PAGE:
|Scientific name||Agapornis personata|
|Length||6 inches (15 centimeters)|
|Life span||10 to 20 years|
|Number of young at birth||3 to 6 several times a year|
|Age of maturity||10 months|
Living in the leaves
The masked lovebird can be found in Tanzania, where it lives among the shrubs and trees.
More than just birdseed
While these birds do eat seeds and grains, they also eat tree bark and small insects. At the zoo, they dine on a cockatiel diet, mixed vegetables, and sunflower seeds as treats.
What’s behind the mask?
Masked lovebirds have a black head, with a large yellow “collar” around their neck; the rest of their bodies are bright green. Their eyes are encircled with a white ring, and they have a red beak. They grow to six inches long on average. Lovebirds, in general, are small, stocky versions of parrots. Lovebirds have a larger hooked upper mandible or beak that is hinged to the skull, and a reversible fourth toe. Although their natural voices are harsh, their thick, fleshy tongues and voice apparatus allow a wide range of articulations, including the imitation of the human voice.
They really are “lovebirds”
Lovebirds spend a lot of time preening and grooming each other, hence their name. Friendly and sociable by nature, they are commonly kept in captivity as a pair and lavish much attention on their mate or partner. Bonds are established early in life between individual couples and are maintained for the duration of their lives. Couples can be seen grooming each other and feeding one another from the crop by regurgitation. These birds can show signs of aggression during encounters with a rival, a newly introduced individual, or if spooked by human actions. To avoid these situations, a lovebird couple will usually remain isolated from other birds while in captivity. In the wild, however, lovebirds will tend to move in small groups even if they may belong to a larger flock.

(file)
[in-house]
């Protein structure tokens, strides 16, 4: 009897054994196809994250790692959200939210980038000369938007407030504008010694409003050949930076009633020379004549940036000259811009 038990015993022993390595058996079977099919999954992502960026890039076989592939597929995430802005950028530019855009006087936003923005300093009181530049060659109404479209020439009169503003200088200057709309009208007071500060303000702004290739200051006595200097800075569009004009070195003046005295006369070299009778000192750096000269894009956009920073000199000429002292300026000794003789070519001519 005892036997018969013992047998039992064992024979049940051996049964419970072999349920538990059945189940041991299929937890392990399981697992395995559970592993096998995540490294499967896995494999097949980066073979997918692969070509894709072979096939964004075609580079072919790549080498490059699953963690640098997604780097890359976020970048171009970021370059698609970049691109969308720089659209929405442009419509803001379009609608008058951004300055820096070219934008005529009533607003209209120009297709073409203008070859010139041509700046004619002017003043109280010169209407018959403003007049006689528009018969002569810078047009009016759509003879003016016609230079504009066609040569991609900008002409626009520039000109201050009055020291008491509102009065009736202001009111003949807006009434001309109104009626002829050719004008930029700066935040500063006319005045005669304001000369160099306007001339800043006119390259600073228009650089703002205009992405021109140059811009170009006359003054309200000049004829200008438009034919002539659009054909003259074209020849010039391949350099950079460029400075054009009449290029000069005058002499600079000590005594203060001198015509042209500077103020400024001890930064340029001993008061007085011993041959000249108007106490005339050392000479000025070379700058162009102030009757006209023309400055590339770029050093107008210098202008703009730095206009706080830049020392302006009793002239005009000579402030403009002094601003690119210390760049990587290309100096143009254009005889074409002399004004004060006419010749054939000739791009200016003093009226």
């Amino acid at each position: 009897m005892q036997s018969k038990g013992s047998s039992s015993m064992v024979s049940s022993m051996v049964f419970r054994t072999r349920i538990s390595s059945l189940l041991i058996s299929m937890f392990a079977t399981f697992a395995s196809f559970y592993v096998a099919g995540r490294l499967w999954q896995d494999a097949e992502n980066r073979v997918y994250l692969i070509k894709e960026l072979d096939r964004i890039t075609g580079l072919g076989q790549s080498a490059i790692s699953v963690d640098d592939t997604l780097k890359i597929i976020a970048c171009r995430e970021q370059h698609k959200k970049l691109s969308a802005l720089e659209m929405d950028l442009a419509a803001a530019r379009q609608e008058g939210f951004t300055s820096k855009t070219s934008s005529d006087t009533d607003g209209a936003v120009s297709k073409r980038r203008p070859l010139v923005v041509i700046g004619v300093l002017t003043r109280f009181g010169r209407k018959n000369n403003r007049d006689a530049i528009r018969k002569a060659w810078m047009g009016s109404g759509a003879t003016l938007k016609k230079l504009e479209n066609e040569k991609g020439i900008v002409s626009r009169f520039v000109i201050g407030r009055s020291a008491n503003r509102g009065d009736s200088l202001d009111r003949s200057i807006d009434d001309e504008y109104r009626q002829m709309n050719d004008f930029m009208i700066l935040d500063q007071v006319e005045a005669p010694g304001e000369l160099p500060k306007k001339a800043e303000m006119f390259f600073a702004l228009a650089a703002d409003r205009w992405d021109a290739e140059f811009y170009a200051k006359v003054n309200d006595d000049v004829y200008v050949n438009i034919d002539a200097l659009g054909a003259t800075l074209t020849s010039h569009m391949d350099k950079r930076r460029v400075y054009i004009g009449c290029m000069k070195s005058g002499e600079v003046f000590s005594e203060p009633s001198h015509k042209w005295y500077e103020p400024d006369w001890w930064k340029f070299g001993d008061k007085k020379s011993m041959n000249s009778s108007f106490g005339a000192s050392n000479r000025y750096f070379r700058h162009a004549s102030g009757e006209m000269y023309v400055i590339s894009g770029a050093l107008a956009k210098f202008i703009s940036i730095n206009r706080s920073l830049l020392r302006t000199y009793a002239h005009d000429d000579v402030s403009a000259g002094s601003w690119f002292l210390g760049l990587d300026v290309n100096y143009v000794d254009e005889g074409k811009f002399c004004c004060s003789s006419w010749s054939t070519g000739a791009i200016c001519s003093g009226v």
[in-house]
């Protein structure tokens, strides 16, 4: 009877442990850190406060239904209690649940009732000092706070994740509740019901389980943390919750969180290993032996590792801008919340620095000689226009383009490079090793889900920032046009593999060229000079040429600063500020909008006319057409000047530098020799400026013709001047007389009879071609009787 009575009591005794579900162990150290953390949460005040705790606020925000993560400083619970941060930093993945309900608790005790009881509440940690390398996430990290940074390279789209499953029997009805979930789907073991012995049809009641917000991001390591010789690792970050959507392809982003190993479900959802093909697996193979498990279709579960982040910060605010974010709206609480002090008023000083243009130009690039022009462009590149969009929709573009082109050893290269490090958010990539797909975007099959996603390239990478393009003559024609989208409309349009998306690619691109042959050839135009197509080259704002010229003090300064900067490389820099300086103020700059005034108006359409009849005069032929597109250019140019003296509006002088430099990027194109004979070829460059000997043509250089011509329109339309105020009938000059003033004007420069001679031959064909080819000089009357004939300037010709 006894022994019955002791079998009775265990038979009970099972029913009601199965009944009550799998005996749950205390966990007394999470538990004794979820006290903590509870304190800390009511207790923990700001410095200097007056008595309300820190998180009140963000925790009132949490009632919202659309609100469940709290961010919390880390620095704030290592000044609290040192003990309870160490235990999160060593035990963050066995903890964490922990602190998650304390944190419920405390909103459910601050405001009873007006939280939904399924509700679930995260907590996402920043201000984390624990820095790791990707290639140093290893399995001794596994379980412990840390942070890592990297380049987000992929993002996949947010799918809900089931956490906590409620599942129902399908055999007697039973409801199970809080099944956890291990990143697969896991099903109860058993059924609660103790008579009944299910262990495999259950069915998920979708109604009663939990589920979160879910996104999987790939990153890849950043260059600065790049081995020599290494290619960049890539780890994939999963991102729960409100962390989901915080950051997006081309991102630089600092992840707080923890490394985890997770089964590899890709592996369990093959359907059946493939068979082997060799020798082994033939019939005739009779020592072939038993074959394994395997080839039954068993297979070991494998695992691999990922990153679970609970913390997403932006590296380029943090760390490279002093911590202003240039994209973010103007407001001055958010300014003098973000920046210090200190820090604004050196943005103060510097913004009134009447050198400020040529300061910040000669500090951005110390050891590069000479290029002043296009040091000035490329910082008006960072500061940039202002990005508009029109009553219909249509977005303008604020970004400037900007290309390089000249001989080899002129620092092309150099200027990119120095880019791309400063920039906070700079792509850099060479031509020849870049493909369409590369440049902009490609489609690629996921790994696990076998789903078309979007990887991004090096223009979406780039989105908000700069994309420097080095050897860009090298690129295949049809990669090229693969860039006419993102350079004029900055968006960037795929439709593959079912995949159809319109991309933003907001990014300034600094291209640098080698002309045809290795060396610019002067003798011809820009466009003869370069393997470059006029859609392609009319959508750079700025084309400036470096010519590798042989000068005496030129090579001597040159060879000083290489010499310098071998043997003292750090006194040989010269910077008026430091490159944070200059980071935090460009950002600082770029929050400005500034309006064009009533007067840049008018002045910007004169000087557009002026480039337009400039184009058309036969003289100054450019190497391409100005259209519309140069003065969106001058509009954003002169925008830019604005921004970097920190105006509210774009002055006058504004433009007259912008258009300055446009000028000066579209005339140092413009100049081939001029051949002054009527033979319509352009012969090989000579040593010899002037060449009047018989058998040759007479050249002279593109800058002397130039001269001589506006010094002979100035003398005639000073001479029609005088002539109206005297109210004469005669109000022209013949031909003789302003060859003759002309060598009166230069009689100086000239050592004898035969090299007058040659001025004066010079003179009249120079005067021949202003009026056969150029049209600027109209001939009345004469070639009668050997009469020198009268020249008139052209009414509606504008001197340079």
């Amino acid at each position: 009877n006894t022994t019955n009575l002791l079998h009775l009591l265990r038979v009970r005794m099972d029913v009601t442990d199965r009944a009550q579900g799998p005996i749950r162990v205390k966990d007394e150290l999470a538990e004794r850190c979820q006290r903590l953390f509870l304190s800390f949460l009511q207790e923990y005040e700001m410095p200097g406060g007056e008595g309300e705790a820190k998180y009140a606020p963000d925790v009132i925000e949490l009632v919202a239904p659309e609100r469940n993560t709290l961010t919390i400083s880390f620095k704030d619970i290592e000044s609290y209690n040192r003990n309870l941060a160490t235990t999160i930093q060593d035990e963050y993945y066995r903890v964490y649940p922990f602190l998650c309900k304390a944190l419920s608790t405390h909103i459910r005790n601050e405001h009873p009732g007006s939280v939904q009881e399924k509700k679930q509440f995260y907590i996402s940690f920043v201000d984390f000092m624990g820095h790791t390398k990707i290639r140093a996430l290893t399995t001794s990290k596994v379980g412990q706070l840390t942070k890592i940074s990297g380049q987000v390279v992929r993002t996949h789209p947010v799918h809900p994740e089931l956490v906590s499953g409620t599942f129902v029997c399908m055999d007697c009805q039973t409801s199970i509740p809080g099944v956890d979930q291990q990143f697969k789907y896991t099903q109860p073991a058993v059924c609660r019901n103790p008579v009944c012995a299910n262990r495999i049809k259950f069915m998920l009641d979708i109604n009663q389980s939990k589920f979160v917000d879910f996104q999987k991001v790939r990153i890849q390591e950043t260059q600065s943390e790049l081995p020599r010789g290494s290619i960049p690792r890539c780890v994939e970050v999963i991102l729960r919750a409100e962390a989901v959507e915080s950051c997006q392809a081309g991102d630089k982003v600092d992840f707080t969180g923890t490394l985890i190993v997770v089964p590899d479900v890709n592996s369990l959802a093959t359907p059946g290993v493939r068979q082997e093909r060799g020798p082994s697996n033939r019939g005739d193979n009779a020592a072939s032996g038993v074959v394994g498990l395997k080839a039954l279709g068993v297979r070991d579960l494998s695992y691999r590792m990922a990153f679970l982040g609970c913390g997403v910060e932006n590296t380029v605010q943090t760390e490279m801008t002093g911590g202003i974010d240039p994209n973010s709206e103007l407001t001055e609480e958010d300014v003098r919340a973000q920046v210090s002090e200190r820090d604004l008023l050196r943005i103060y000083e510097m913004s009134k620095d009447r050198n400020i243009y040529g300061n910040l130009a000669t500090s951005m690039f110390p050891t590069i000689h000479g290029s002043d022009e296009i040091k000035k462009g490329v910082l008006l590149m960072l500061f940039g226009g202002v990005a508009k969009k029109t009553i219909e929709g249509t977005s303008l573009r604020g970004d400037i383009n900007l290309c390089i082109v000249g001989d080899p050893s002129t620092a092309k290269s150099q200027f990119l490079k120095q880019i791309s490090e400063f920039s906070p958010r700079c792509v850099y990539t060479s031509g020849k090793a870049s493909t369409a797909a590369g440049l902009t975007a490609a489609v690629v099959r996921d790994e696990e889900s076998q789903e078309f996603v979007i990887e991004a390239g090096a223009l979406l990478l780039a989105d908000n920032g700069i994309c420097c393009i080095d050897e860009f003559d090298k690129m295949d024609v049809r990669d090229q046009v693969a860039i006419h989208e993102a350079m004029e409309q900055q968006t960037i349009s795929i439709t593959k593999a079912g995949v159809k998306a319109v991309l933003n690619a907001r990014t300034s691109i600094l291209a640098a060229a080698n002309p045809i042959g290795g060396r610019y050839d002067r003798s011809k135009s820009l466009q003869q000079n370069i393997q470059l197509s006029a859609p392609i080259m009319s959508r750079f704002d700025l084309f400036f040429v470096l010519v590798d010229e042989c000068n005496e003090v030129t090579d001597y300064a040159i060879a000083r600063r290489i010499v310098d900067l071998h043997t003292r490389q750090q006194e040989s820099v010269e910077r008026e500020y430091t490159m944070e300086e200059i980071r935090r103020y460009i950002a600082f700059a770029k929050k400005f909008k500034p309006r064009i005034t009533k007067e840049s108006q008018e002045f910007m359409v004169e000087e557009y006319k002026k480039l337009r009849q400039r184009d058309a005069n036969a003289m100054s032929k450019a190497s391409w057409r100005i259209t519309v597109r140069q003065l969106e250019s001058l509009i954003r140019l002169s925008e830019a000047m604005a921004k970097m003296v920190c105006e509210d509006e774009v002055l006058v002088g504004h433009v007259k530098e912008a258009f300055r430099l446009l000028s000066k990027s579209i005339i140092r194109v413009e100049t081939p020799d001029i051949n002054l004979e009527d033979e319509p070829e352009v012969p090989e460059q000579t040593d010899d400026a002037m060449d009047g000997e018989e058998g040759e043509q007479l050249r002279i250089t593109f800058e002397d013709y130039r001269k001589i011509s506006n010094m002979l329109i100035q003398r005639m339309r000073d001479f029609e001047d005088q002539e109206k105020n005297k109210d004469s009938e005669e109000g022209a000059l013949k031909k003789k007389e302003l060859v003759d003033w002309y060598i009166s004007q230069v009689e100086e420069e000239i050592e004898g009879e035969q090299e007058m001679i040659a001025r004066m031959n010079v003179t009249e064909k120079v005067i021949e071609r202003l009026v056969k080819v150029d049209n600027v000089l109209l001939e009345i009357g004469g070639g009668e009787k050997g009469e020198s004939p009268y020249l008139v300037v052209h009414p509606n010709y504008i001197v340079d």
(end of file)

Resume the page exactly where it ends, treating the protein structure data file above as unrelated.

Hatching little lovebirds
Black-masked lovebirds commonly breed between the ages of ten months and five to six years. During this time they may produce several egg clutches within a single year. During breeding season the behavior between partners will change: the male displays more agitated behavior, the female begins nesting, and appetite increases for both sexes. The female cares for the hatchlings until they leave the nest at about six weeks of age. The father then takes over the feeding of the young birds for another two weeks or so until they reach independence.
No effort is too small!